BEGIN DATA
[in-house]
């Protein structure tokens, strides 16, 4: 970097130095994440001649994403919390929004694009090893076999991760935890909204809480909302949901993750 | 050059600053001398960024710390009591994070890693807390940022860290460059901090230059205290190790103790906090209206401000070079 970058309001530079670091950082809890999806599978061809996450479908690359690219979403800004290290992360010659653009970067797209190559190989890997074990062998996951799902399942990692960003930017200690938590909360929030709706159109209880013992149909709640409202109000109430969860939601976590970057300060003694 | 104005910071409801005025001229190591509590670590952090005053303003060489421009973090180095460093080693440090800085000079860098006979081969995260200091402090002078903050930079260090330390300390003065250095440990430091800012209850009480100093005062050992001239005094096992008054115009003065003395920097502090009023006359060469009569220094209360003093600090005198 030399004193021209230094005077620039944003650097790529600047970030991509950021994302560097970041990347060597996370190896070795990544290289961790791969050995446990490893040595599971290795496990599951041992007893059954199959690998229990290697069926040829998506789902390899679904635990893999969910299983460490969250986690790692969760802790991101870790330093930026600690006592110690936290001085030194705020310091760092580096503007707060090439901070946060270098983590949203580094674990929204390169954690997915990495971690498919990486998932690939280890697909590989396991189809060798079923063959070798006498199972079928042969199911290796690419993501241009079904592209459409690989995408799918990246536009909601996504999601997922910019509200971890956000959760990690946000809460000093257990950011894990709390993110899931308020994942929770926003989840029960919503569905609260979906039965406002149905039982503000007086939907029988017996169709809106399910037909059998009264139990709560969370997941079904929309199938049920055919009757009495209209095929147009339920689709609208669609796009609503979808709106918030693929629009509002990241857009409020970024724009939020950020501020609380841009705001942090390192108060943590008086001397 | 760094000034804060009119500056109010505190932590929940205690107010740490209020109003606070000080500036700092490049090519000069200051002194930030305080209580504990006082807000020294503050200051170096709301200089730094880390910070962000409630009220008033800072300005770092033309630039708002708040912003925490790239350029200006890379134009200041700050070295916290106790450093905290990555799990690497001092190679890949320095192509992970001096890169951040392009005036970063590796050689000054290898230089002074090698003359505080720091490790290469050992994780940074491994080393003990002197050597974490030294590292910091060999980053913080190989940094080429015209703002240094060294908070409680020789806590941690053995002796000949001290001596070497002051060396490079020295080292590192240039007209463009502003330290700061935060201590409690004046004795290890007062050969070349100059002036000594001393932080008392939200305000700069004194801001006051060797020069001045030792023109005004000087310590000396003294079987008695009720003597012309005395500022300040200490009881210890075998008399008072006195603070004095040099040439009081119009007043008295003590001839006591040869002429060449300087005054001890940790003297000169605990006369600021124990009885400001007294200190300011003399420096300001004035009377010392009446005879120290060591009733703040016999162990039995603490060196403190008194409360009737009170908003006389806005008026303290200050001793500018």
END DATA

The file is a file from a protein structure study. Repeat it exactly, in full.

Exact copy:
[in-house]
């Protein structure tokens, strides 16, 4: 970097130095994440001649994403919390929004694009090893076999991760935890909204809480909302949901993750 | 050059600053001398960024710390009591994070890693807390940022860290460059901090230059205290190790103790906090209206401000070079 970058309001530079670091950082809890999806599978061809996450479908690359690219979403800004290290992360010659653009970067797209190559190989890997074990062998996951799902399942990692960003930017200690938590909360929030709706159109209880013992149909709640409202109000109430969860939601976590970057300060003694 | 104005910071409801005025001229190591509590670590952090005053303003060489421009973090180095460093080693440090800085000079860098006979081969995260200091402090002078903050930079260090330390300390003065250095440990430091800012209850009480100093005062050992001239005094096992008054115009003065003395920097502090009023006359060469009569220094209360003093600090005198 030399004193021209230094005077620039944003650097790529600047970030991509950021994302560097970041990347060597996370190896070795990544290289961790791969050995446990490893040595599971290795496990599951041992007893059954199959690998229990290697069926040829998506789902390899679904635990893999969910299983460490969250986690790692969760802790991101870790330093930026600690006592110690936290001085030194705020310091760092580096503007707060090439901070946060270098983590949203580094674990929204390169954690997915990495971690498919990486998932690939280890697909590989396991189809060798079923063959070798006498199972079928042969199911290796690419993501241009079904592209459409690989995408799918990246536009909601996504999601997922910019509200971890956000959760990690946000809460000093257990950011894990709390993110899931308020994942929770926003989840029960919503569905609260979906039965406002149905039982503000007086939907029988017996169709809106399910037909059998009264139990709560969370997941079904929309199938049920055919009757009495209209095929147009339920689709609208669609796009609503979808709106918030693929629009509002990241857009409020970024724009939020950020501020609380841009705001942090390192108060943590008086001397 | 760094000034804060009119500056109010505190932590929940205690107010740490209020109003606070000080500036700092490049090519000069200051002194930030305080209580504990006082807000020294503050200051170096709301200089730094880390910070962000409630009220008033800072300005770092033309630039708002708040912003925490790239350029200006890379134009200041700050070295916290106790450093905290990555799990690497001092190679890949320095192509992970001096890169951040392009005036970063590796050689000054290898230089002074090698003359505080720091490790290469050992994780940074491994080393003990002197050597974490030294590292910091060999980053913080190989940094080429015209703002240094060294908070409680020789806590941690053995002796000949001290001596070497002051060396490079020295080292590192240039007209463009502003330290700061935060201590409690004046004795290890007062050969070349100059002036000594001393932080008392939200305000700069004194801001006051060797020069001045030792023109005004000087310590000396003294079987008695009720003597012309005395500022300040200490009881210890075998008399008072006195603070004095040099040439009081119009007043008295003590001839006591040869002429060449300087005054001890940790003297000169605990006369600021124990009885400001007294200190300011003399420096300001004035009377010392009446005879120290060591009733703040016999162990039995603490060196403190008194409360009737009170908003006389806005008026303290200050001793500018």